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‘Brotherhood’ an addictive new drama

Showtime's masterpiece isn't an Irish ‘Sopranos’, but equally fulfilling
/ Source: The Associated Press

In the first scene of Showtime's new dramatic series "Brotherhood," a brutal killing takes place at a Providence, R.I., construction site.

The victim is a local crime boss, and this rival's murder is happy news for mobster Michael Caffee. In the very next scene, Michael arrives home after seven years' exile to start making up for lost time with his own criminal pursuits.

This, in turn, is shocking news for Michael's younger brother, Tommy. He's a state representative and family man whose life is predicated on doing the right thing and projecting the right image. A brother like Michael, back as if from the dead, isn't part of his plan.

"C'mon, Tommy, everything's gonna be OK," Michael tries to reassure him. "Trust me. I'm not who I used to be."

It should come as no surprise that Michael and Tommy will have trouble coexisting in this cozy metropolis, not to mention within their tight Irish-Catholic family under the nose of their commanding mother, whose dinner table they now will be sharing every Sunday.

And yet, by golly, "Brotherhood" is loaded with surprises.

Like how good it is. "Masterpiece" isn't too strong a word to describe this series.

Nor is "addictive." A while back, Showtime furnished critics with all 11 hours and, once I began watching I binged on the full season in a couple of evenings.

You are invited to watch at a more measured pace. Weekly airings begin Sunday at 10 p.m. EDT with "Mark 8:36" (that is, "For what does it profit a man to gain the whole world and forfeit his life?" — each episode's title is a Bible verse). And as the series unfolds, you can be certain you won't be disappointed.

"Brotherhood" is a rich exploration of loyalty embattled by cross-purposes.

Tommy (Jason Clarke) is a public servant who, despite aspirations for higher office, is devoted to "The Hill," his working-class-Irish district where he knows every constituent by name.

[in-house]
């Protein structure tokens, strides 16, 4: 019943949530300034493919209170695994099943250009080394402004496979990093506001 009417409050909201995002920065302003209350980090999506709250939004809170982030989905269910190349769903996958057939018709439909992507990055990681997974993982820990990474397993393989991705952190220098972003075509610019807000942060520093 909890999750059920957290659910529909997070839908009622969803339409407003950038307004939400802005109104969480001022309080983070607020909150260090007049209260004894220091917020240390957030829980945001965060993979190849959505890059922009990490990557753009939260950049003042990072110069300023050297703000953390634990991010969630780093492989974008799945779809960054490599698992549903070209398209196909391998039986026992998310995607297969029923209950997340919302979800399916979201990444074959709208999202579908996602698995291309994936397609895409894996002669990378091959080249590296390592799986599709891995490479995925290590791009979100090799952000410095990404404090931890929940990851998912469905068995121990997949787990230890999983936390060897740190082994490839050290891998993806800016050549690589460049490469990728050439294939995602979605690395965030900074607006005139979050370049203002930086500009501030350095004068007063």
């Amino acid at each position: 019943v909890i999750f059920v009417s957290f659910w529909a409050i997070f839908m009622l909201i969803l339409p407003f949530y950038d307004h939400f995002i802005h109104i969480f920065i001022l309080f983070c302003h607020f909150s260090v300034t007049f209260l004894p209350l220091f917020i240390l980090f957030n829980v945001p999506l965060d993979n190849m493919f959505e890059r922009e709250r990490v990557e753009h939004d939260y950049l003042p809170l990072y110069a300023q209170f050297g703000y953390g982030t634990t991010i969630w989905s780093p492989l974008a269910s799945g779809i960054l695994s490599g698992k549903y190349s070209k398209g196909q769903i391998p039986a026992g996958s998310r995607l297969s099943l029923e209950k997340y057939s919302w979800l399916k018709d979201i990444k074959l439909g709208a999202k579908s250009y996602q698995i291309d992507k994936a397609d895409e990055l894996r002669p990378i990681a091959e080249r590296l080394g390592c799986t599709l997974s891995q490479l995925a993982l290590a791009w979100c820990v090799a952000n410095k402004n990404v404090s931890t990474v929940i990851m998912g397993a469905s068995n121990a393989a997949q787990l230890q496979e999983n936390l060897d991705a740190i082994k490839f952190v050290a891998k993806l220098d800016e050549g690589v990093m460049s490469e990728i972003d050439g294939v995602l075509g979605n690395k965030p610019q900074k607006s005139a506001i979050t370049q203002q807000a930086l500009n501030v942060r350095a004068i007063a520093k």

Street-smart, hard-nosed yet idealistic, he's a politician who wants to be his own man.

"You've always put The Hill first, before the state, the party, the needs of the leadership," the Speaker of the House chides him.

Meanwhile, Michael (Jason Isaacs) is a chillingly magnetic thug known as "Three-Part Mike" (judge, jury, executioner). But within the limits of his psychopathic drive, he demonstrates allegiance to his brother.

"Look, I'll tell you anything you want to know," he says to Tommy. "But what you know, you can be forced to admit you know. And I don't want to jam you up."

"You almost make that sound selfless," Tommy scoffs.

These are men who chose divergent paths. But when Tommy tells Michael, "We're not the same in any way," you know better. So do they.

Splendidly written and beautifully shot on location in Providence, "Brotherhood" boasts an excellent cast that also includes Annabeth Gish as Tommy's wife and the mother of their three girls. She's lovely, supportive, yet living a secret life that could ruin both her and Tommy.

Fionnula Flanagan is Rose, a mother who for toughness is the equal of Livia Soprano _ though she has superior people skills (and dotes on Michael, her favorite son, shutting her eyes to his villainy).

Speaking of Livia Soprano, "Brotherhood" might suggest an Irish version of "The Sopranos." In fact, it's every bit as dramatically fulfilling.

But the contrasts between the two series are profound.

Tommy is a genuine hero, a good guy facing serious threats. Can he somehow reconcile his divided loyalties? Can he resolve his conflicted feelings for his brother? Can he pinpoint the necessary compromises to make without losing his soul?

These are much different issues than the central question dogging "Sopranos" gangster-hero Tony: How to escape the consequences of his awful actions while acknowledging his soul is already toast.

Another difference: While "The Sopranos" patronizes its characters for their rough edges (half the fun of the show is jeering at their lowbrow sensibilities), "Brotherhood" opts for a more respectful tone, even wistful affection.

"These are new days in Rhode Island," Tommy Caffee tells a gathering of citizens early on, and he seems to believe it. "The smoke-filled back room, the sweetheart deal, the insider handshake _ those are the old ways."

You can't help rooting for Tommy: He's championing the American Dream, and you ache for him to make a go of it. But even so, nearly all the men and women in this intertwined society _ even Michael _ are full-bodied characters, robust with their weaknesses as well as strengths. You find yourself rooting for them, too.

A nice outcome for "Brotherhood" would be a state of equilibrium somehow restored _ room enough and power enough for all. But don't bet on it. What happens instead is a fascinating drama that immerses you in a world of steadfast alliances (including brotherly love) that, all too often, clash. Sooner or later, something has to give.